Lawmakers consider interstate compact for mental health counselors

Rep. Joe Andriano, D-Orwell, left, chats with Rep. Leslie Goldman, D-Bellows Falls, during a break…

Lawmakers consider interstate compact for mental health counselors
Lawmakers consider interstate compact for mental health counselors
Rep. Joe Andriano, D-Orwell, left, chats with Rep. Leslie Goldman, D-Bellows Falls, during a break between House Health Care Committee meetings at the Statehouse in Montpelier on Thursday, January 19, 2023. Photo by Glenn Russell/VTDigger

Some state and federal officials and mental health professionals are pushing Vermont to join an agreement that would allow mental health workers’ licenses to be recognized across state lines. 

The Interstate Counseling Compact, which creates reciprocal licensure for licensed clinical mental health counselors, has the backing of 17 states, including New Hampshire and Maine. 

Representatives from the U.S. Department of Defense and the Vermont Office of Professional Regulation were among those advocating for Vermont’s participation in the compact during a hearing before the House Committee on Health Care on Tuesday. 

The compact would increase Vermonters’ access to mental health services, Office of Professional Regulation General Counsel Lauren Layman told lawmakers. But the workforce implications were unclear, she said, as the compact could make it easier for Vermont counselors to move out of state.

Some committee members questioned whether Vermont providers’ ability to discuss abortion or gender-affirming care could be threatened if the state joined the compact. Those issues have largely fallen to the states after the Supreme Court overturned federal abortion protections in 2022.

Lauren Hibbert, deputy secretary of state, and Layman said that was unlikely. Vermont providers could simply decide not to extend their practice to states with more restrictive laws, Layman told the committee. 

“We want to make sure that counselors providing care to Vermonters adhere to our laws too,” Hibbert told the committee. “It goes both ways, right? So it’s a bit of a legal kerfuffle.”

The most likely scenario, Layman said in an interview, would be a provider in another state, such as Florida, getting disciplined in their home state for providing gender-affirming care, against their home-state laws.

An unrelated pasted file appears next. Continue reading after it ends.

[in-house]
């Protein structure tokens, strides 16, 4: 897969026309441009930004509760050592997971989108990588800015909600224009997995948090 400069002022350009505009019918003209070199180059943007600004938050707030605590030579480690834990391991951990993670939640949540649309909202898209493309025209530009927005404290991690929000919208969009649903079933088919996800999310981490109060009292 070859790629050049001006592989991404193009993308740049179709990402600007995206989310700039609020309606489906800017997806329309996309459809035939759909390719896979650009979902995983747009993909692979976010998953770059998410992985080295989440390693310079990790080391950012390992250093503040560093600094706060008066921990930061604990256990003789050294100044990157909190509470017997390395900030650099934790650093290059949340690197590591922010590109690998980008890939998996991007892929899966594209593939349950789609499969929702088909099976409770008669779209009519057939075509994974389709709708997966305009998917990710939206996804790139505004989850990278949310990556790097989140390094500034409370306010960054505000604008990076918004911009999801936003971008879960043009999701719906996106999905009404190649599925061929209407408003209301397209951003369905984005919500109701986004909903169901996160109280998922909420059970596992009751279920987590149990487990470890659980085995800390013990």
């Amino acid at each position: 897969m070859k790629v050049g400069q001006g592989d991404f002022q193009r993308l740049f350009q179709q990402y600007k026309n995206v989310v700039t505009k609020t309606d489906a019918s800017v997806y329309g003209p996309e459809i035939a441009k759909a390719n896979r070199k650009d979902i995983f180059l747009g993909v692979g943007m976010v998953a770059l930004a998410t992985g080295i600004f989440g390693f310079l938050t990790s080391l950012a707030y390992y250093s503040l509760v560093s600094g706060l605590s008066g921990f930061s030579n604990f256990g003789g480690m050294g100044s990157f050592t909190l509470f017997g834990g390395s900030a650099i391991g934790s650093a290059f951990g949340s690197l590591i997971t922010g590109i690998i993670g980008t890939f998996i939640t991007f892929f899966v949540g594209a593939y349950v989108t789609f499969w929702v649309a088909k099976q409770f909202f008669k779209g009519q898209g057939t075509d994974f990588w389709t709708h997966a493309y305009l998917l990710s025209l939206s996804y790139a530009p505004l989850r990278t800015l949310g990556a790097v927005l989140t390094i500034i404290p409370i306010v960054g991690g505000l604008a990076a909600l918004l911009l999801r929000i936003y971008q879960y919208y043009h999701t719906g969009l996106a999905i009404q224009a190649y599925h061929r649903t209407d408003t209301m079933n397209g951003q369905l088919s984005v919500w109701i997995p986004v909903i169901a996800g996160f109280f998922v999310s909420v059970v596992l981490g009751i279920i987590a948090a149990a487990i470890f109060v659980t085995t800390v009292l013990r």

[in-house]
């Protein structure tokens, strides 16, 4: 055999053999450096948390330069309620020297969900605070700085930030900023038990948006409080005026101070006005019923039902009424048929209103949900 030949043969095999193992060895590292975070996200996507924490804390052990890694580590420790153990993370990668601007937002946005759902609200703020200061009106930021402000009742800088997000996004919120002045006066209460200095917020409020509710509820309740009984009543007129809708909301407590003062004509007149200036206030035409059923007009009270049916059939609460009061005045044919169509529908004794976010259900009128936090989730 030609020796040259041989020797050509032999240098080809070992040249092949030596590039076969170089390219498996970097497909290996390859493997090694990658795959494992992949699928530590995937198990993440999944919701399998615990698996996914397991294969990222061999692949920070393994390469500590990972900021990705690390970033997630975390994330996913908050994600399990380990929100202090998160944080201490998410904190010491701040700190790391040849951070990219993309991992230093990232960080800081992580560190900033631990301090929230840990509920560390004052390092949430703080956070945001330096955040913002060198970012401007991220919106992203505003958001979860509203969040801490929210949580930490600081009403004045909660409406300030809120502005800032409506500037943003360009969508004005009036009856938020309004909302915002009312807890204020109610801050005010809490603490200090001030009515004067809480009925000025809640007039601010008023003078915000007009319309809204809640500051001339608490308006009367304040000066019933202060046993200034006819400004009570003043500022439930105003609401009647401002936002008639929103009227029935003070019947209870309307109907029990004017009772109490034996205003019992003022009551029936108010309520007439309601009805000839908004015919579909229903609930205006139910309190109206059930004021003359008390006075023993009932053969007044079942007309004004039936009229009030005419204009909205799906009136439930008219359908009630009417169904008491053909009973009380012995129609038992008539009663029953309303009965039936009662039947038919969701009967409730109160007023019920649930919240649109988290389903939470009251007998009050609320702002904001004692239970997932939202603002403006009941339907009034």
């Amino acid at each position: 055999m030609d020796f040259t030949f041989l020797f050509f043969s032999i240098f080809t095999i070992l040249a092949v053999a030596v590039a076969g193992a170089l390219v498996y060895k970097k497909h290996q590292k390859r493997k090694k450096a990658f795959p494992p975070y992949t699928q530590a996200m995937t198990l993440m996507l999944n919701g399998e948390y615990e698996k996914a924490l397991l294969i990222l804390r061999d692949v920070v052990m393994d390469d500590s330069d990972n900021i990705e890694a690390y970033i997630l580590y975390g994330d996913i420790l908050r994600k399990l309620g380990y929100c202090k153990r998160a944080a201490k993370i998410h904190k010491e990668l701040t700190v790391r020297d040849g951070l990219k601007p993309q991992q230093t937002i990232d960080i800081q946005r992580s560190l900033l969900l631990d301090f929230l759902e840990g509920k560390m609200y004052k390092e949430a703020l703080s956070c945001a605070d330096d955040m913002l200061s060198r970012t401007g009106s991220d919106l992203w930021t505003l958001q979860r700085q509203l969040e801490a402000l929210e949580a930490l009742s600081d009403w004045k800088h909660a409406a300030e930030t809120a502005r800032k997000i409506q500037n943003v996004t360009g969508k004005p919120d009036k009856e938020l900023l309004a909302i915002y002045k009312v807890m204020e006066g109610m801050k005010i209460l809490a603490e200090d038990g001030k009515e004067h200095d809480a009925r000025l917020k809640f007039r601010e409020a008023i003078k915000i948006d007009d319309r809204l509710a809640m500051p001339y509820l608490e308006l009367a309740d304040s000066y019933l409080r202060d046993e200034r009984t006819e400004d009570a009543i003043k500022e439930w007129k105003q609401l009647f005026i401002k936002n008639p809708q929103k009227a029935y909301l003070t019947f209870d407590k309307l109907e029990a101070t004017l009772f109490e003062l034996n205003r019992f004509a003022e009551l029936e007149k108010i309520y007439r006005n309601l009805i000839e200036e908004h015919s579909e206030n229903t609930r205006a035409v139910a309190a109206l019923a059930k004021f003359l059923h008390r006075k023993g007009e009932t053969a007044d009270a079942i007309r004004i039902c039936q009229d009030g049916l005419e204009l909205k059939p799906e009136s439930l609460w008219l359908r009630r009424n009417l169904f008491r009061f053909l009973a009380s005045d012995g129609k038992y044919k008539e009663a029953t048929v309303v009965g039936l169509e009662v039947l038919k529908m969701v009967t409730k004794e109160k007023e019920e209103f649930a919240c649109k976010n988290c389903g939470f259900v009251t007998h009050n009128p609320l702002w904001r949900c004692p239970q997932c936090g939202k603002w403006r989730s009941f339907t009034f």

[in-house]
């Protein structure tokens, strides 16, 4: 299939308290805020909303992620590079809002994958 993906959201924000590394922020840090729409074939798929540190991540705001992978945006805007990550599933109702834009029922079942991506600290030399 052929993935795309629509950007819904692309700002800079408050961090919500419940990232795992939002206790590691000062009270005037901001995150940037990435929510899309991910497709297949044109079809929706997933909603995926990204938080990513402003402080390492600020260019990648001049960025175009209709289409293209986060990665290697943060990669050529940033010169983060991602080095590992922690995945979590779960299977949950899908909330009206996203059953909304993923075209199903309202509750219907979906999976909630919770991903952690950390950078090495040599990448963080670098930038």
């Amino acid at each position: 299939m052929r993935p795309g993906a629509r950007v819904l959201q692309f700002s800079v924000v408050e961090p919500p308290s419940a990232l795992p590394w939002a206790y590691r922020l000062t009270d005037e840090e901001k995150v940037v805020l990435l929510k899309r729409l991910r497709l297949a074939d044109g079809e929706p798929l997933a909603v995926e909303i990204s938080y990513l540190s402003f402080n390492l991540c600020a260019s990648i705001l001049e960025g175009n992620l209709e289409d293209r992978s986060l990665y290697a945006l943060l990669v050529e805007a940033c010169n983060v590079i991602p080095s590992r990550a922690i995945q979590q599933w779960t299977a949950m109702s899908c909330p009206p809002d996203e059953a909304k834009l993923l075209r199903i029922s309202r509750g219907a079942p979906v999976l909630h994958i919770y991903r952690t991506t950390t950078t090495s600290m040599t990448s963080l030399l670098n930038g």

Under the compact’s rules, as written, any sanctions on a license in the provider’s home state would require other states to take disciplinary action as well. In Vermont, to go so far as removing a license requires a legal proceeding. 

However, states in the agreement form an interstate commission with its own rule-making process, Layman said, and the commission could decide to grant states discretion whether or not they pursue reciprocal disciplinary action. 

States have enacted such a compromise before, Layman said, in the Interstate Medical Licensure Compact.

The basis of that compromise is, “we’re not going to withdraw your license for a law that we see as inconsistent with our values,” Layman said. 

Layman encouraged lawmakers to enter Vermont into the compact early, so the state could have a seat on the commission as it crafts those rules. She also noted to lawmakers that Vermont providers could simply choose not to expand their practice into certain states where they’d face different legal requirements. 

The Department of Defense testified in support of the bill, arguing it would make it easier for service members and military spouses to continue their careers as their family moved from state to state. 

About 14% of military spouses relocate across state lines each year, according to the defense department’s submitted testimony. About a third of military spouses work in a field that requires professional licensure. 

Various professions, particularly within health care, are now seeking to forge interstate compacts, Layman and Hibbert told lawmakers, as the workforce adapts to telehealth and other changes. Vermont joined the interstate nursing compact last year. The Office of Professional Regulation is currently working on similar compact agreements for occupational therapists, social workers, audiologists and speech pathologists. 

“All these states have different rules, but people want to move between states, and people who need care want to move between states,” said committee chair Lori Houghton, D-Essex Junction, in an interview. “We have to start reflecting that in the legislation that we have. So I think the compacts, as dry as they are, are pretty exciting.”

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